This next discussion relating Humphrey’s piece on the securitization of migrants with the provided image will magnify the “basis of unity through exclusion of the other.” (Humphrey, 2013). The “unity through exclusion” is what is done through the state’s, in this case Turkey’s, actions that become the catalyst for widespread feelings of hatred and or fear of a targeted population that stands out demographically. The social construction of Armenians within Turkey depicts the population within a category that demonizes and dehumanizes them for not being ethnically Turkish. Furthermore, the negative perception of the Armenian population has allowed for the unification of numerous individuals that have come together sporting similar ideas and messages like what was depicted on the banner of the Young Atsizs.
Consequences of the Image and Counteraction
In terms of the consequences provided by the image, the message on the banner and the mere presence of it, as well as the knowledge that multiple had been displayed at that time have contrasting, yet equally provocative meanings. The banner in the image stands between two trees at what was reported to be the Provincial Directorate of Youth and Sports in a city located on the southwestern portion of Turkey. Based on the reporting conducted on the banner (Barsoumian, 2015), it appeared that even though the Directorate claimed that they did not notice the banner, nor adhere to the message the item displayed, but the matter of its presence residing in its location for a prolonged period of time is up for question. The banner may not have noticeably mobilized a group of like-minded anti-Armenian individuals, but the matter of it being left untouched suggests that the banner might contain a message that is covertly recognized by the community.
In regards to the physical picture (as shown in the article), the ability for the displayed message to reach an audience outside of the banners proximity is maximized; hence, the possibility for igniting a more widespread movement of those that are Armenophobic since they would see that their opinion is also shared. To continue, the consequences of the image to the Armenian population may increase the likelihood of fear of possible violence and exclusion from Turkish society.
The counteracting of images such as the one discussed in this essay would place acknowledgment of history and a thorough education as the paramount element in eliminating what fuels the fear and hatred of one person from another. If the two governments, Turkey and Armenia, set aside their hostilities and manage to hold stable diplomatic relations to properly acknowledge the Armenian genocide then that would be the necessary first step. By opening up civil and productive talks, the public within both countries would see the alterations in this change of relations, possibly encouraging each citizen to consider setting aside past negative sentiments. Additionally, both countries would have to work towards public education on the subject of the history between Turkey and Armenia. Lastly, each country’s government should treat one another’s people as equal, no matter the physical soil that they may stand on. With the ability to properly acknowledge faults and to find a productive goal that shall benefit all, rather than allow one to feel above the others solely on the basis of skewed and dividing ideologies.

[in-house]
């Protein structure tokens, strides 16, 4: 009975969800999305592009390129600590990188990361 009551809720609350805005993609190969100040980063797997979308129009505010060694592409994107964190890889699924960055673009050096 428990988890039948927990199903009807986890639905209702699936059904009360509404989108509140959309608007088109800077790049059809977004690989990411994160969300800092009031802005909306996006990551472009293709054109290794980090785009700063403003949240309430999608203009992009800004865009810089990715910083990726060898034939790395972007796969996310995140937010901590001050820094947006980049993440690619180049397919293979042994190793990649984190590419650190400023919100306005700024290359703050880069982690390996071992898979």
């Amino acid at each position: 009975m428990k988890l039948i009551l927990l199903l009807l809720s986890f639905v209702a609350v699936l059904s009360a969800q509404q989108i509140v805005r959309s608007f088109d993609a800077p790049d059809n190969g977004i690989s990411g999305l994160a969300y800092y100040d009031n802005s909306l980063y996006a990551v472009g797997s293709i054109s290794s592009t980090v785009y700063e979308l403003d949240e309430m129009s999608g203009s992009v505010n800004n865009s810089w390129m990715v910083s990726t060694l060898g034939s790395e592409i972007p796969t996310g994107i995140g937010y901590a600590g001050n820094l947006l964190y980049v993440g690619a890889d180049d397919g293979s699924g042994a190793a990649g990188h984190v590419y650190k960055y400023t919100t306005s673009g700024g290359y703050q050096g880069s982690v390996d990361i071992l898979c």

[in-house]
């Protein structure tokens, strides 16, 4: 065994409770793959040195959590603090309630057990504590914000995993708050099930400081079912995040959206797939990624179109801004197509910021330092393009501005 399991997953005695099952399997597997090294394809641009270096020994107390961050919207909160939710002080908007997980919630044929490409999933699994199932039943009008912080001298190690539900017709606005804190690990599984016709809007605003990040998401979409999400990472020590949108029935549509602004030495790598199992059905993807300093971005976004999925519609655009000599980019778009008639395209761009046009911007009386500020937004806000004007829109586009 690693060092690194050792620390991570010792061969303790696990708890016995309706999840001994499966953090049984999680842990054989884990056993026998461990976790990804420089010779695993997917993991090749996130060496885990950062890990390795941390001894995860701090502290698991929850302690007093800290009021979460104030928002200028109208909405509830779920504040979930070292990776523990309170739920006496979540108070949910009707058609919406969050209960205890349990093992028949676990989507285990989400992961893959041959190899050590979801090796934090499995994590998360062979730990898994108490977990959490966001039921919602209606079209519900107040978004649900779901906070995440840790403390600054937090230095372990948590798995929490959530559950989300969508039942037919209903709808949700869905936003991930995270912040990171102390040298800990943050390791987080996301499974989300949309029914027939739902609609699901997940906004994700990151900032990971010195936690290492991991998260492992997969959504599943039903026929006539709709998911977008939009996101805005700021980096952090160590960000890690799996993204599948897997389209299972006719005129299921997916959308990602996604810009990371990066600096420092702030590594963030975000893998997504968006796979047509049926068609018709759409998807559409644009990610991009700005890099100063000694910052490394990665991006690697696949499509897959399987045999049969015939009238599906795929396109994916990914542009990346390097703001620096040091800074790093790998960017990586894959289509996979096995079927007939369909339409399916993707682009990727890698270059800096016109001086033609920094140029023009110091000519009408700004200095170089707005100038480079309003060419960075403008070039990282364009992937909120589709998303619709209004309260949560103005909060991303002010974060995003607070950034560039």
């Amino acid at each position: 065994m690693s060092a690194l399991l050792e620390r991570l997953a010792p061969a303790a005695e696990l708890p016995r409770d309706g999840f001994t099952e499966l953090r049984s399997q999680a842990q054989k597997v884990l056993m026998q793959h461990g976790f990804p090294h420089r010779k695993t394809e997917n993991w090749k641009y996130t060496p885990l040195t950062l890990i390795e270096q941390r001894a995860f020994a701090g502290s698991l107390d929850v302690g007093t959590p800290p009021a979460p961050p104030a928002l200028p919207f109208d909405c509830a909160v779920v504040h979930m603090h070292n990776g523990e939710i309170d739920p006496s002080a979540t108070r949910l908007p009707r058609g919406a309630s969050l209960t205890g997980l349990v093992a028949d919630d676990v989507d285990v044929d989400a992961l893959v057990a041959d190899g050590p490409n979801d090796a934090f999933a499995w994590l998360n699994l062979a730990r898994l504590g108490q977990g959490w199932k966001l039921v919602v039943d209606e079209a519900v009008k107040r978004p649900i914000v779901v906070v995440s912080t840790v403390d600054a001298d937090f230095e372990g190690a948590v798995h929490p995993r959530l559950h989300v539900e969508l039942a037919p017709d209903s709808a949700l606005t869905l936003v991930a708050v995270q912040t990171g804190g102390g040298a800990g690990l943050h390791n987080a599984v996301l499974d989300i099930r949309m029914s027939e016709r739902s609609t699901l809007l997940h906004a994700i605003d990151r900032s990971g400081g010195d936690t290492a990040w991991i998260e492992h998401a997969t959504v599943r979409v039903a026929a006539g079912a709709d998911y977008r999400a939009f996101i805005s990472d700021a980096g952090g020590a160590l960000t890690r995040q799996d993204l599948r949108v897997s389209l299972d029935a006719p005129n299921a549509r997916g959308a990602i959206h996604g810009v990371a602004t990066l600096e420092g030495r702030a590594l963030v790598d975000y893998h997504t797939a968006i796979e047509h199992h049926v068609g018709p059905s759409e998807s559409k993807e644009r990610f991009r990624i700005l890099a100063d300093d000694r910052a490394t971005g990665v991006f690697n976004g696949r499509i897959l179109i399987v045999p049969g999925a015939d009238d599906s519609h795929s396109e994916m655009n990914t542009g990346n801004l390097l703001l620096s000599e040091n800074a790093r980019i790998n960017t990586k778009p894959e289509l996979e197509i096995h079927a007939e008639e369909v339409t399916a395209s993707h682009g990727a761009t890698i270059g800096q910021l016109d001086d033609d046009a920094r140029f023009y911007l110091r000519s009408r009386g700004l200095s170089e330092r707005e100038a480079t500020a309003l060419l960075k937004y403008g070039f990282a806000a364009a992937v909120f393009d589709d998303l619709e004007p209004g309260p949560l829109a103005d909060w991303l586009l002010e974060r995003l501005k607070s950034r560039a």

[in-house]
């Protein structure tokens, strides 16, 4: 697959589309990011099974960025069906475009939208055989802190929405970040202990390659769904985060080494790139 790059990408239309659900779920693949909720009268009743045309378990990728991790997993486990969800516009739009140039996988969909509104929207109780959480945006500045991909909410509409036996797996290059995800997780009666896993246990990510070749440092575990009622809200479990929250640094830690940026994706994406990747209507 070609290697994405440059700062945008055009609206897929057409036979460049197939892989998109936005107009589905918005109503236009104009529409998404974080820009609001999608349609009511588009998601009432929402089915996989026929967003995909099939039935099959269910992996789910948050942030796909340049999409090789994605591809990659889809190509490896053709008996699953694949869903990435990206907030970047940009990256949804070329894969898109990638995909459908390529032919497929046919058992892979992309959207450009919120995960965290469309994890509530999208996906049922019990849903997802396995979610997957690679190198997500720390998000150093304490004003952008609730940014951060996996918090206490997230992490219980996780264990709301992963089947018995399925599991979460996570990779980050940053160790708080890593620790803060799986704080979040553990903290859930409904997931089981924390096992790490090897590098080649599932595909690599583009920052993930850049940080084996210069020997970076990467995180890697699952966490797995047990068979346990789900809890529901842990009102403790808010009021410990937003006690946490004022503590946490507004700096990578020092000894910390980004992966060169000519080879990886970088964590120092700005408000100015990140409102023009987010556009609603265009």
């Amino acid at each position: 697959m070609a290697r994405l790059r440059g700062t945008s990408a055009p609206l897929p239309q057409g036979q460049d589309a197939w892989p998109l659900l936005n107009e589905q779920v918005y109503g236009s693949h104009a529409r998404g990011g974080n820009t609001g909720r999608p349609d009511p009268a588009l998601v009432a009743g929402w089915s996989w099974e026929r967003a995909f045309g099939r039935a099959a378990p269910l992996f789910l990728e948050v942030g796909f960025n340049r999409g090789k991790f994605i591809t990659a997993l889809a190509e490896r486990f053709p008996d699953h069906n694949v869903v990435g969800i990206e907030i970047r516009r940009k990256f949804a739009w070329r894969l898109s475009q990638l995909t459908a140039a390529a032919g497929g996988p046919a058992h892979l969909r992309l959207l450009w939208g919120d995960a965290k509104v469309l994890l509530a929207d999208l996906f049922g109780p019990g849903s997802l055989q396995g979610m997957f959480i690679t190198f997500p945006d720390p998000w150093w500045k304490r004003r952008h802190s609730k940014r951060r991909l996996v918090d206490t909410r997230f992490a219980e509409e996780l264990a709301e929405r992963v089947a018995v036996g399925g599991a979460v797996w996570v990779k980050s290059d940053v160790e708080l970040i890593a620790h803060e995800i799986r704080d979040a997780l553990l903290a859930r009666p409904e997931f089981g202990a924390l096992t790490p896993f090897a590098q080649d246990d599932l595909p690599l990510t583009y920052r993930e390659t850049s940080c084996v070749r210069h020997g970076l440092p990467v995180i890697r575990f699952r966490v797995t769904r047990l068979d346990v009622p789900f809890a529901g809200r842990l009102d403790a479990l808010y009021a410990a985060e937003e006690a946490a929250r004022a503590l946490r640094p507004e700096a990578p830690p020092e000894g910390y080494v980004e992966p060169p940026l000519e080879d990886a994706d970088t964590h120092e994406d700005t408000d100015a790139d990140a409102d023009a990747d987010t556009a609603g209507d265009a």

Kathryn Maldonado studied North Korean propaganda and military strategy at Korea University and graduated with a bachelor’s degree in international relations at Florida International University in 2022. Her areas of study include climate-induced migration and the role of refugees, asylum seekers, migrants, and other vulnerable populations within an increasingly globalized world.
Arango, T. (2015, April 16). A century after Armenian genocide, Turkey's denial only deepens. The New York Times. Retrieved September 18, 2021, from https://www.nytimes.com/2015/04/17/world/europe/turkeys-century-of-denial-abo
Barsoumian, N. (2015, February 25). Banners celebrating genocide displayed in Turkey. The Armenian Weekly. Retrieved September 18, 2021, from https://armenianweekly.com/2015/02/23/celebrating-genocide/.
Humphrey, M. (2013). Migration, Security and Insecurity. Journal of Intercultural Studies, 34(2), 178–195. https://doi.org/10.1080/07256868.2013.781982
Zetter, R. (2007). More labels, fewer refugees: Remaking the refugee label in an era of globalization. Journal of Refugee Studies, 20(2), 172–192. https://doi.org/10.1093/jrs/fem011